A TikTok Trend You Don't Have to Fake
Gen Z tells us to stop concealing our insecurities and embrace individuality
We've all made heroic attempts to hide the signs of aging.
And in the age of the influencer, beauty brands have benefited. Helping to drive the growth of beauty products to a $532 billion industry.
YouTube, Instagram, and now TikTik, have opened the doors for brands to show the real side of their product.
And according to Forbes, that's what 54% of us are looking for.
Cellulite, wrinkles, aging, the un-Photoshopped truth of everyday beauty.
This week, a group of Gen Zer's took to TikTok to shake things up with a movement that challenged our standard of beauty.
The viral trend sparked controversy, as Sara Carstens and many others, made intentional under-eye circles the next hot thing in beauty.
At least for the moment.
We Need the Dramatic Generation
A dispute sparked over a trend for women, who don't need make-up to hid their lack of sleep, to purposefully want to look like they have been on a week-long bender.
We always want what we can't have, right?
"This is the most dramatic Generation ever!"
"You can have mine if you want them"
But it's not about looking like you just woke up after a night you had one too many.
Instead, about embracing insecurity and a different kind of femininity.
One that blurs the culturally accepted norms of how we're supposed to look and act.
In this video, Abby Roberts shows us just "how to look feminine the ways boys do".
Conflicted or Enlightened?
We've spent years trying to conceal our flaws and define our sexuality under false pretenses and standards of what beauty is.
Gen Z reminds us to embrace who we are and look back at how far we've come.
It's about owning our identity, individuality, and say f*ck it to insecurities created by billion-dollar industries through marketing to our flaws.
Boys Dressing Like Girls and Girls Dressing as Boys
The fashion industry has been a vehicle for driving social change for years.
And despite being weaved throughout history, the androgynous style has only been recently accepted and encouraged mainstream.
For women - boyfriend jeans, oversized women's wear, and pixie cuts
For men - skinny jeans, soft lace, and satin fabrics, cascading curls draped down their backs.
But fashion, and society, weren't always as fluid. And androgynous fashion has played a role throughout our history to disrupt cultural norms and spark change.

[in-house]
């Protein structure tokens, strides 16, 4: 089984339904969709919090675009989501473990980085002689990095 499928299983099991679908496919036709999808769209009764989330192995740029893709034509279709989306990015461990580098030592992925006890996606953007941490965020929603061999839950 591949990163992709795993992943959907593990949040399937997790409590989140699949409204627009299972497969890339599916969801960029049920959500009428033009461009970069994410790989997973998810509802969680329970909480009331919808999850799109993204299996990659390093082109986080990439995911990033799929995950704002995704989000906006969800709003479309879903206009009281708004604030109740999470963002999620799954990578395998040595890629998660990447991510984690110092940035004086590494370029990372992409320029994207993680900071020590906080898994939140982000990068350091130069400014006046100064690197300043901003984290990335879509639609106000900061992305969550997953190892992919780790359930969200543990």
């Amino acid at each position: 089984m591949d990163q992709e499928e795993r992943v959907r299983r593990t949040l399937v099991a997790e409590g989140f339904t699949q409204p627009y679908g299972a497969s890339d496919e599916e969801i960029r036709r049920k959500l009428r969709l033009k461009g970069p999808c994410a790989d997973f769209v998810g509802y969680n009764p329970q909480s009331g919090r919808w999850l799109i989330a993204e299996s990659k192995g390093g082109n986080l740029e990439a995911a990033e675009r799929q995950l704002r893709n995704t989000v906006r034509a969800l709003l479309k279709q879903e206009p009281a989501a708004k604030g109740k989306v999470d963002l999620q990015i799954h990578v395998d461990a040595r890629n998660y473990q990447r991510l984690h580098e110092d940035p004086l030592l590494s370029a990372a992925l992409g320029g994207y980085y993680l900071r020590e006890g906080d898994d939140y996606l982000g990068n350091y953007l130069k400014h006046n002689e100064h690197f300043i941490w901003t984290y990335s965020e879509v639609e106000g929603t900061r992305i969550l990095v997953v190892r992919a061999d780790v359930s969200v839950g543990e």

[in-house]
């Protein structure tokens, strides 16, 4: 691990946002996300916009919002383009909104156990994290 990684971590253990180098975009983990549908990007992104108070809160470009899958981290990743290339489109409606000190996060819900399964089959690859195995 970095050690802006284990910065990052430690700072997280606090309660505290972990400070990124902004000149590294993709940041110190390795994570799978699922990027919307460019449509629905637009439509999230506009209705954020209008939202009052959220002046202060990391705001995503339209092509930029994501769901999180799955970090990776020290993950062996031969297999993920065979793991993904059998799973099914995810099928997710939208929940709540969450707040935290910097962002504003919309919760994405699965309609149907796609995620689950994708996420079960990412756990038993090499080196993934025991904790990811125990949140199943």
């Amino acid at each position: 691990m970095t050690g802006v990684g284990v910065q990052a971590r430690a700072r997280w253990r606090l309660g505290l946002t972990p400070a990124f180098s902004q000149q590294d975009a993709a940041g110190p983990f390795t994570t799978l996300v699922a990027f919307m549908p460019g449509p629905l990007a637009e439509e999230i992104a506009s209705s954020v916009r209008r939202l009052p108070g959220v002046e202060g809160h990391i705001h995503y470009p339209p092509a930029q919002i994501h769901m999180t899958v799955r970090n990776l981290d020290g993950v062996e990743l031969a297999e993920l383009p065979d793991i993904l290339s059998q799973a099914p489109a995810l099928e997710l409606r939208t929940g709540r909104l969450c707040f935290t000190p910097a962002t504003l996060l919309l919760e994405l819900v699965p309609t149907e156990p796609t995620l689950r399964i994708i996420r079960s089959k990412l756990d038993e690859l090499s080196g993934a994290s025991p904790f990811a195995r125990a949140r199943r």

The 1850s - Women's rights activist, Amelia Bloomer, advocated for women to trade their corsets for trousers, synonymously named "Bloomers".
The 1920's - WW1 put women into the workforce for the first time and gained the right to vote. As with their responsibilities, women had to be more practical about their wardrobe. Less restrictive, more casual.
Coco Chanel, a style icon, accelerated the path of female empowerment during this era through menswear-inspired styles.
The 1930s - With men still off at War, women's roles continued to increase in laboring work, forcing them to raid their husband closets for suitable attire.
There was Kathryn Hepburn who defied societal norms, sporting trousers, and bow-ties in many major films.
The 1950s - Sent back to their place as wives and caretakers, women went back to dresses and skirts accentuating the waist and bust more than ever.
The 1960s - The Equal Pay Act gave women more rights in the workplace, capitulating women away from traditional norms.
The 1970s - Yves Saint Laurent gave us the alternative to the LBD, with his "smoking tuxedo" encouraging women to "be who they are".
And Diane Keaton played Annie Hall, outfitted in trousers, hats, ties, and button-down shirts.
The 1980s - The female "power-suit" took the attention off of the female form to focus on their authority figure.
Not Defined as Masculine or Feminine but Inclusive.
Fashion has always been a way to drive social change. The style of gender-inclusive is the expression of breaking down barriers and evening the playing field, beginning to come to life.
While this beauty trend may be another fad with limited staying power, it touches on the bigger issue of equality in our culture today.
It's not about looking like or be anyone/thing you're not, but questioning societial norms and standards we become enslaved to. And overcoming the undeniable inequality that still exists in our culture.
Gender. Race. Culture. Ideals.
Whether you choose to wear makeup or not, we can all take inspiration from our younger generation's defiance.
Accept our individuality and that of others.
Embracing our flaws and insecurities.
Expression of who we are.
We've come a long way since corsets and petty coats. But there's still a lot of work to do.
So, thank you Gen Z and Tik Tok, for reminding us, we're not there yet. But having the difficult conversations is the best way to start to move forward.